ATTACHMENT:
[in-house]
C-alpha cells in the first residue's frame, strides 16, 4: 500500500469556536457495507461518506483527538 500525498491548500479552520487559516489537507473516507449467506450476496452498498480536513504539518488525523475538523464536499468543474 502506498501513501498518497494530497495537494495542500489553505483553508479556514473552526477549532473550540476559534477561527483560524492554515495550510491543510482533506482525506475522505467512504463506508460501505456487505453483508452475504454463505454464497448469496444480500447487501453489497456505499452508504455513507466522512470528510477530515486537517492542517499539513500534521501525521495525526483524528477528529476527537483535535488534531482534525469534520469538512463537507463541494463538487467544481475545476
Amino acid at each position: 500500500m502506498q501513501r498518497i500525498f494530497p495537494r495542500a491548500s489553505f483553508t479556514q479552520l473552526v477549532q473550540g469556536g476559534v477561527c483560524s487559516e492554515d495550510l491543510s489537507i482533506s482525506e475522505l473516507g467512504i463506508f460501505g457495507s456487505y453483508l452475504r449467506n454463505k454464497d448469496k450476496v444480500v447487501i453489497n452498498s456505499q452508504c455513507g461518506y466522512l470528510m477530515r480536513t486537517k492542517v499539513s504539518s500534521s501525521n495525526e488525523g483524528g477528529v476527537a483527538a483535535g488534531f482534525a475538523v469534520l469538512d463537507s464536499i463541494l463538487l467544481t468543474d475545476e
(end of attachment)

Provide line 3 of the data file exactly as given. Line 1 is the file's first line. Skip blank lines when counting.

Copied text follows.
Amino acid at each position: 500500500m502506498q501513501r498518497i500525498f494530497p495537494r495542500a491548500s489553505f483553508t479556514q479552520l473552526v477549532q473550540g469556536g476559534v477561527c483560524s487559516e492554515d495550510l491543510s489537507i482533506s482525506e475522505l473516507g467512504i463506508f460501505g457495507s456487505y453483508l452475504r449467506n454463505k454464497d448469496k450476496v444480500v447487501i453489497n452498498s456505499q452508504c455513507g461518506y466522512l470528510m477530515r480536513t486537517k492542517v499539513s504539518s500534521s501525521n495525526e488525523g483524528g477528529v476527537a483527538a483535535g488534531f482534525a475538523v469534520l469538512d463537507s464536499i463541494l463538487l467544481t468543474d475545476e